In an era where information and entertainment are readily available through the Internet, museums face a new obstacle: How do they remain relevant when visitors can access content so easily online? The answer many have found is to redesign their exhibits to be more “engaging” — for example, by adding interactive components so that visitors can participate in the experience. But to effectively engage many different kinds of people can present a significant challenge.
A logical first question is whether or not museums even have a place in the digital landscape. In a recent article in the New York Times, Holland Cotter explains why he believes digital art collections — such as Stanford’s own Imagebase — can never live up to real ones. He cites the inability of virtual reality to capture the size and scope of works; their arrangement in a physical space and the viewer’s ability to examine works from different angles to reveal details, textures and tricks of the light.
The same kind of reasoning applies to other types of galleries as well. Thus, museum exhibits have at least two major roles that the Internet can’t fulfill. One, they engage senses more fully than do screens. And two, they contain specimens: artifacts from ancient cultures, documents from historical figures, rocks from the surface of the moon. Good displays should capitalize on these unique dimensions, teaching visitors and simultaneously encouraging them to explore.
One of the most successful demonstrations of this technique are the new labels in the Rijksmuseum in Amsterdam, which ask visitors to consider various philosophical questions related to art pieces, to ponder why they like or dislike certain works and even to rethink established notions of great art and culture. In this way, museum-goers are invited both to examine the art and to internalize what they’re seeing.
Yet museums face the additional challenge of appealing to a broad audience, and some interactive exhibits are in danger of falling short. At the Exploratorium in San Francisco, researcher Toni Dancu works to determine why the overwhelming majority of children in the science exhibits are male. Part of the reason seems to be that the interactive displays tend to stress competition, while girls are generally more interested in collaboration and storytelling. Dancu’s Ph.D. dissertation outlines suggestions for making exhibits more appealing to girls, such as including applications to the community and incorporating female role models. She is planning further research to identify exhibit design choices that appeal equally to girls and boys.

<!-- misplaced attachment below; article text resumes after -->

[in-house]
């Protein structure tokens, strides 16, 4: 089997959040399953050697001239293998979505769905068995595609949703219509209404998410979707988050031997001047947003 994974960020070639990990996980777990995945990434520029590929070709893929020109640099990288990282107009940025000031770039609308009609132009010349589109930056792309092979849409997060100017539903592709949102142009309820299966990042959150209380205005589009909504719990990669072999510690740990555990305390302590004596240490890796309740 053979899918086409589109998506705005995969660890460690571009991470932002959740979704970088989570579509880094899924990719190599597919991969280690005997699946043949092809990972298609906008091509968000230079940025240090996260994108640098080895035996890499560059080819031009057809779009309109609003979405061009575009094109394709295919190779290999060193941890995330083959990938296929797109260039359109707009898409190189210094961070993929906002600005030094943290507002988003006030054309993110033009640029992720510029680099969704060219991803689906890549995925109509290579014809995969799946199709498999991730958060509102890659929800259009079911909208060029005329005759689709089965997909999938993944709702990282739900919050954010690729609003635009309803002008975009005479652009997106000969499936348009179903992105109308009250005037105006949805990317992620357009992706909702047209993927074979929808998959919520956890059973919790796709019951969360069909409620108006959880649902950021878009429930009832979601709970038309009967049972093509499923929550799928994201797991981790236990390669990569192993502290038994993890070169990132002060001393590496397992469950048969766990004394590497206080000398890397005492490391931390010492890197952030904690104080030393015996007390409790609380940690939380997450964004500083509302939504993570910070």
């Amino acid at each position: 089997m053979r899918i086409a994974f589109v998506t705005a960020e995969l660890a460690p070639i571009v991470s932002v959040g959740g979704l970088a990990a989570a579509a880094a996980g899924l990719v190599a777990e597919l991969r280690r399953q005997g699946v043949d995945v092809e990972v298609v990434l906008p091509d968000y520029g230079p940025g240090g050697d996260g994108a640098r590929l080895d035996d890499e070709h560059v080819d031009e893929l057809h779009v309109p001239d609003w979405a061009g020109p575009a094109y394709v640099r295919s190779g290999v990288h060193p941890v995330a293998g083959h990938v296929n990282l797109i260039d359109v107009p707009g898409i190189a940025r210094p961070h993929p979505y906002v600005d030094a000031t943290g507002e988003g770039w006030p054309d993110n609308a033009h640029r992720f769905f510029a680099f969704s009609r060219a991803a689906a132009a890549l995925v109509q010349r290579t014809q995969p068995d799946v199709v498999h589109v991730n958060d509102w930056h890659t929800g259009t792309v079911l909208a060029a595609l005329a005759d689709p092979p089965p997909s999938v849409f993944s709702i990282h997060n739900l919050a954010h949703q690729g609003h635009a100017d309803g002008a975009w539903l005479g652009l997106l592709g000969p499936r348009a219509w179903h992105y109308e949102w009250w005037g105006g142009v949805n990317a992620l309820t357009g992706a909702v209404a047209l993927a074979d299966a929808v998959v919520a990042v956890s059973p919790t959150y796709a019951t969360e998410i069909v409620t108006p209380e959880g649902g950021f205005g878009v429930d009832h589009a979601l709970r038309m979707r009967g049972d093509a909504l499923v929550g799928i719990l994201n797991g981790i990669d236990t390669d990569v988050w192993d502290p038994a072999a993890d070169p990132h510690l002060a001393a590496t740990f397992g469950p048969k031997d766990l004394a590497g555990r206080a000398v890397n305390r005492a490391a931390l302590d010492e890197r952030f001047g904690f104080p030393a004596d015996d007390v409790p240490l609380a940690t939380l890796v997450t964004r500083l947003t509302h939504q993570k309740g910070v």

Another change museums are undergoing as they experiment with new interactive exhibits is a subtle but pervasive shift toward extroverted media. As a child I used to visit the Hall of Life on the third floor of the Denver Museum of Natural History (now the Denver Museum of Nature and Science). The quiet gallery housed mostly specimens of human organs. It has since been replaced by Expedition Health, a series of rooms outfitted with screens and activities at every display. For me, the voices and flashing images, the shrieks of children, the jostling masses of people waiting for their turn at each interactive station, create an intensely overwhelming atmosphere that leaves me little energy to absorb the content of the exhibit. Why should I put up with these crowds in order to watch videos I could more comfortably see at home?
For introverts, a little bit of quiet and the opportunity for solitary reflection is necessary to focus and to think deeply about a subject. Exhibits like Expedition Health are hardly conducive to this kind of learning. Perhaps the exhibit could better appeal to those in need of quiet by including another room with a series of interactive displays that aren’t as fast-paced or hectic.
However, Expedition Health does do one thing right: It creates a personalized experience. Throughout the exhibit, visitors can keep track of their own heartbeats, gaits, heights and weights, as well as their performance on various tasks. These records are printed out at the exit for visitors to take with them. The idea of an individually-tailored experience has also been implemented in other museums in the form of Bluetooth “beacons” that give smartphone users information on what they’re looking at and the opportunity to share images and tidbits over social networks.
Going forward, museums face a plethora of challenges relating to broad audience engagement. To avoid becoming obsolete, museums should highlight the aspects of their exhibits that visitors can’t get elsewhere, such as interaction with original artworks or specimens. Above all, they should avoid presuming a short attention span or lack of interest from the audience. We all have something to gain from a space that engages our minds in novel ways and draws us to consider both the world around us and our place within it. And for that purpose, museums are indispensable.
Contact Mindy Perkins at mindylp ‘at’ stanford.edu.